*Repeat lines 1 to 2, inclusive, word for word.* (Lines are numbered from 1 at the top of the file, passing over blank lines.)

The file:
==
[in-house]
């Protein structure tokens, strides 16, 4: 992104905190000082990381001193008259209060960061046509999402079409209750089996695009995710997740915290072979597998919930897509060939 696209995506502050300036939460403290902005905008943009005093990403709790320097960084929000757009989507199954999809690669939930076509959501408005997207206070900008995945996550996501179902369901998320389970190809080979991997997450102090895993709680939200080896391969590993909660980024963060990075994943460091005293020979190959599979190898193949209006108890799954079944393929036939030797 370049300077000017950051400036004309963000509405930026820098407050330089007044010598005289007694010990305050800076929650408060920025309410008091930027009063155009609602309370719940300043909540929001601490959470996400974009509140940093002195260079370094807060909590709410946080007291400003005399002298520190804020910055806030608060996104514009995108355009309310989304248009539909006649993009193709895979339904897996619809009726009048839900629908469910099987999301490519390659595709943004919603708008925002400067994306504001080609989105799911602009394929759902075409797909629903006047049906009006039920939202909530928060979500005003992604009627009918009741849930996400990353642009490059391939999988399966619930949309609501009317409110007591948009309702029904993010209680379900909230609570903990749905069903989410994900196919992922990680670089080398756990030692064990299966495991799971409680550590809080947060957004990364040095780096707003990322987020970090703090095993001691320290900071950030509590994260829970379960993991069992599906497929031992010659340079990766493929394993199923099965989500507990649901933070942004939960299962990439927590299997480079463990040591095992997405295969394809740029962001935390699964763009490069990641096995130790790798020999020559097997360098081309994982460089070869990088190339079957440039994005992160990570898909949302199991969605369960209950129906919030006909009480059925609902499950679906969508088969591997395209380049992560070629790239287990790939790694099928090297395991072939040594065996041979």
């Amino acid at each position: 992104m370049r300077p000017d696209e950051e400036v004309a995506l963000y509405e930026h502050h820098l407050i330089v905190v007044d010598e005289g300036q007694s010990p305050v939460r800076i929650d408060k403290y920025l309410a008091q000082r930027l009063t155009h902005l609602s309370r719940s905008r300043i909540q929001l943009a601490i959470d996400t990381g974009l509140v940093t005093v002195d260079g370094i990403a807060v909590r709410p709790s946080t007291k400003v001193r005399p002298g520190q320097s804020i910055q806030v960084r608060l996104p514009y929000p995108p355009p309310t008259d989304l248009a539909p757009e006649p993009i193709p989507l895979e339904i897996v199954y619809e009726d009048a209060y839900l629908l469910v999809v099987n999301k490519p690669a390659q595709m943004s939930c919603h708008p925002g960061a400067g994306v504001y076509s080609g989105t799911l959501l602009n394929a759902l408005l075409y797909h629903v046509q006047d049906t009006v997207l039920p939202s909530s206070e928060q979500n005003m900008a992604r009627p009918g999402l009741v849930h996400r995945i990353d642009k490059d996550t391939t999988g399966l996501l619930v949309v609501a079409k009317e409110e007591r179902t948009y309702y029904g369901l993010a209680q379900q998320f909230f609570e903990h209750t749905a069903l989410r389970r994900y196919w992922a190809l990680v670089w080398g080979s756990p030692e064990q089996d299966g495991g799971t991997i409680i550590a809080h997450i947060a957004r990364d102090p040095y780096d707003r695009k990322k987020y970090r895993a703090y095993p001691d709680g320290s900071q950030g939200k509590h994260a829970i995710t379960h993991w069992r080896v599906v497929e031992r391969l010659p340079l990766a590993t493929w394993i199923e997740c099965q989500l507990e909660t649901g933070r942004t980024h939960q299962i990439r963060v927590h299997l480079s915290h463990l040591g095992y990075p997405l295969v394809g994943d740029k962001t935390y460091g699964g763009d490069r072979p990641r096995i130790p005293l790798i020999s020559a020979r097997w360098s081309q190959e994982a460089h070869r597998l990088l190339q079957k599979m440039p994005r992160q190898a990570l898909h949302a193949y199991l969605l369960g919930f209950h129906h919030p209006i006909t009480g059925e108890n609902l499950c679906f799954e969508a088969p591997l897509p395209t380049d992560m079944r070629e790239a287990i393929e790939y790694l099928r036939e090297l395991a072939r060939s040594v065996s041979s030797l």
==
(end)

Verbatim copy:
[in-house]
């Protein structure tokens, strides 16, 4: 992104905190000082990381001193008259209060960061046509999402079409209750089996695009995710997740915290072979597998919930897509060939 696209995506502050300036939460403290902005905008943009005093990403709790320097960084929000757009989507199954999809690669939930076509959501408005997207206070900008995945996550996501179902369901998320389970190809080979991997997450102090895993709680939200080896391969590993909660980024963060990075994943460091005293020979190959599979190898193949209006108890799954079944393929036939030797 370049300077000017950051400036004309963000509405930026820098407050330089007044010598005289007694010990305050800076929650408060920025309410008091930027009063155009609602309370719940300043909540929001601490959470996400974009509140940093002195260079370094807060909590709410946080007291400003005399002298520190804020910055806030608060996104514009995108355009309310989304248009539909006649993009193709895979339904897996619809009726009048839900629908469910099987999301490519390659595709943004919603708008925002400067994306504001080609989105799911602009394929759902075409797909629903006047049906009006039920939202909530928060979500005003992604009627009918009741849930996400990353642009490059391939999988399966619930949309609501009317409110007591948009309702029904993010209680379900909230609570903990749905069903989410994900196919992922990680670089080398756990030692064990299966495991799971409680550590809080947060957004990364040095780096707003990322987020970090703090095993001691320290900071950030509590994260829970379960993991069992599906497929031992010659340079990766493929394993199923099965989500507990649901933070942004939960299962990439927590299997480079463990040591095992997405295969394809740029962001935390699964763009490069990641096995130790790798020999020559097997360098081309994982460089070869990088190339079957440039994005992160990570898909949302199991969605369960209950129906919030006909009480059925609902499950679906969508088969591997395209380049992560070629790239287990790939790694099928090297395991072939040594065996041979």